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Belgrade by foot!

large_aa1e5960-eb1f-11e9-85ee-af5d09d7e91f.jpgRepublic Square, with the statue of the Prince riding a horse (hence, the local slang name for this square "to the horse")I slept at 2am the previous night! Or should I say, early this morning. That said, I did do a bit of homework and if there's one thing I learnt from the books - Belgrade [Belgrade-travel-guide-1204132], at least the old town isn't too big and can be covered in a day. So I decided to take it easy, woke up close to 9a and headed for the buffet breakfast.

It's nowhere as good as the ones I'm used to having in the Ritz, and very low on local vegetarian variety but overall, was good and the service was prompt and friendly. I then returned to my room, cleaned up a bit (before the cleaning team arrived) and headed out. It was close to noon when I left the hotel. Front desk called me a taxi. I was told that when in Belgrade, only use Pink Taxi or Naxis (with the green sign).large_aa1be860-eb1f-11e9-b101-676df481803a.jpgRepublic Square, with the statue of the Prince riding a horse (hence, the local slang name for this square "to the horse")Front desk also gave me a map of the town along with some recommendations.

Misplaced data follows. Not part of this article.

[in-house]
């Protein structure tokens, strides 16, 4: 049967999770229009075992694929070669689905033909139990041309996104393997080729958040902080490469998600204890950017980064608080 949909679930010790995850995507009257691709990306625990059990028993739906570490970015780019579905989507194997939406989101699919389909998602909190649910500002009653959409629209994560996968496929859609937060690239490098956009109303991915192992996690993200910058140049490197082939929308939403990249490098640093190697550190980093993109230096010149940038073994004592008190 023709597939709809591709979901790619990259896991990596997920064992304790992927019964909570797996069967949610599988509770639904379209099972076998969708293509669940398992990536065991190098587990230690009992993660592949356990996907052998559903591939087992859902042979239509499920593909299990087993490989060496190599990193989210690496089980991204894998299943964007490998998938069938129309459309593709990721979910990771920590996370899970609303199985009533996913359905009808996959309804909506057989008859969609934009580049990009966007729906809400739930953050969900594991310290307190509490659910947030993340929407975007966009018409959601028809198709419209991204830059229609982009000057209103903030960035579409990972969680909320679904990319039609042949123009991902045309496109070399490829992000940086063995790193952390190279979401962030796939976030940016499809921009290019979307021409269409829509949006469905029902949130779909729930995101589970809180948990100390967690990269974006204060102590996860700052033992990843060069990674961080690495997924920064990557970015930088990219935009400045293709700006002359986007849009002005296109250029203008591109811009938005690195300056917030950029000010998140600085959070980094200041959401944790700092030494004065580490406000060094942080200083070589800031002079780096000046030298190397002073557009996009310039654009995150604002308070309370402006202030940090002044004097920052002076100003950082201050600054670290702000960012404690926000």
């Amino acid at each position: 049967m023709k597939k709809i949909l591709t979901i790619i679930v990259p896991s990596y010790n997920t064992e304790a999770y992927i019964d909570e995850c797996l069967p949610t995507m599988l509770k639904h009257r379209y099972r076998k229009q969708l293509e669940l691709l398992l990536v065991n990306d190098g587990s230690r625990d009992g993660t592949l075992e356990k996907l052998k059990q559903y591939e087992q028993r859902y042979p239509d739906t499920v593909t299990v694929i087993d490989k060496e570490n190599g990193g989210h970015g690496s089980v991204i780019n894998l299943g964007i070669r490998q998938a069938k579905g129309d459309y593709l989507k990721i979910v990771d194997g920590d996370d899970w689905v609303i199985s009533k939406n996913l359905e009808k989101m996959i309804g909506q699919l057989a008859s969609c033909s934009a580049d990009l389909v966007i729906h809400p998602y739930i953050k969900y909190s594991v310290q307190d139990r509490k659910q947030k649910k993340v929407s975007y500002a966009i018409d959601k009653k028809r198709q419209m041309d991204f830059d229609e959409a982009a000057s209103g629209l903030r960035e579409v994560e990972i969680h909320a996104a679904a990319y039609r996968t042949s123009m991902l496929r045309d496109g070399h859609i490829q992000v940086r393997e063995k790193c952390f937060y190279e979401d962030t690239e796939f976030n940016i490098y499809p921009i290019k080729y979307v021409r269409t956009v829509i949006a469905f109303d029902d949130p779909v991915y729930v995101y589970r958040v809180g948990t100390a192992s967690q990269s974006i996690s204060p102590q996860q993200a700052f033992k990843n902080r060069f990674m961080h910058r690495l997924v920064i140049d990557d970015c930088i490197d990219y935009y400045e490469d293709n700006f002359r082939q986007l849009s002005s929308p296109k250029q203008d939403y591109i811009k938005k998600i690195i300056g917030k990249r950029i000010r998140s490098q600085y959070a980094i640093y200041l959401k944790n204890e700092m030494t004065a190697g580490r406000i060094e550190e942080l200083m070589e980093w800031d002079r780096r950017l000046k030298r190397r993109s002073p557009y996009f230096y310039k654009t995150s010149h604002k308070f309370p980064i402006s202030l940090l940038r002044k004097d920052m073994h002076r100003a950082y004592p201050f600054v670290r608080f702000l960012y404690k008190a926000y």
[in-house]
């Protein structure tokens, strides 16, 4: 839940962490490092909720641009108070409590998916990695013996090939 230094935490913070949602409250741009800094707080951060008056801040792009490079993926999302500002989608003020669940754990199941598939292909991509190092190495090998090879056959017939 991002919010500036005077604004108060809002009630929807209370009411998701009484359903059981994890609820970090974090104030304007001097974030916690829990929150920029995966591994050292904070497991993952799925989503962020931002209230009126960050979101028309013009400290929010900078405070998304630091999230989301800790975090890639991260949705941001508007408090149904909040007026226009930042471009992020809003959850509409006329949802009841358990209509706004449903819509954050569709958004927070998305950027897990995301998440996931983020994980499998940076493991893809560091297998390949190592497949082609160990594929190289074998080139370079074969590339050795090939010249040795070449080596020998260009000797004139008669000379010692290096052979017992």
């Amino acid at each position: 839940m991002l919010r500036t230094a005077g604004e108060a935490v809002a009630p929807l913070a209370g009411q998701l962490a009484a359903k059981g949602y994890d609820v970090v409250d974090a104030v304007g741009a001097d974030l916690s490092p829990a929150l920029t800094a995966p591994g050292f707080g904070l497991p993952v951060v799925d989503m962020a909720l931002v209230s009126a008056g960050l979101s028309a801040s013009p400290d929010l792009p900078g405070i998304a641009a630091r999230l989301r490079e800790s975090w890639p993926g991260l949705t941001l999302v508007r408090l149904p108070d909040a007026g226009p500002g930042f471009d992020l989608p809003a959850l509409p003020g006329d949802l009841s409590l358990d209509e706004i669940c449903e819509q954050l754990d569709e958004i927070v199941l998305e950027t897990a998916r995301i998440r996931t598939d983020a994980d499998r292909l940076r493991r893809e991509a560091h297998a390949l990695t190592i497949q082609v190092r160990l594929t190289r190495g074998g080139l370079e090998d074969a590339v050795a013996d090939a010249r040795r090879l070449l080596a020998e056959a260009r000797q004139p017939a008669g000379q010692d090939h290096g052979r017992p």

Anyway, got a fairly friendly driver who drove me to the heart of the Old Town aka Stari Gard - Republic Square. This stands in a place that has seen non-Muslim executions by the Turks, followed by a gate during the Austrian rule. Today, all that has gone, and is a more cultural bohemian melange, with the National Museum, National Theatre and the city's busiest pedestrian only shopping street all in stone's throw. The square commemorated the (then) Prince in an equastrian pose and all, but today the role of the Prince, and the statue doesn't mean much. To a point that the locals refer to the statue and Republic Sq as "to the horse" (so, a phrase "let's meet by the horse" means "let's meet at Republic Sq"!).

I had a wander around the shopping street before heading to the first of several attractions of the day - Kalemegdan Fortress.large_aa1f6ad0-eb1f-11e9-bf44-bb9586fdce2c.jpgRandom shot, reminded me of the ruin bars in BudapestThis fortress proudly dominates the city's skyline, and overlooks the area of confluences of the 2 powerful rivers of the region - Sava and Danube. Read review for more details and photos.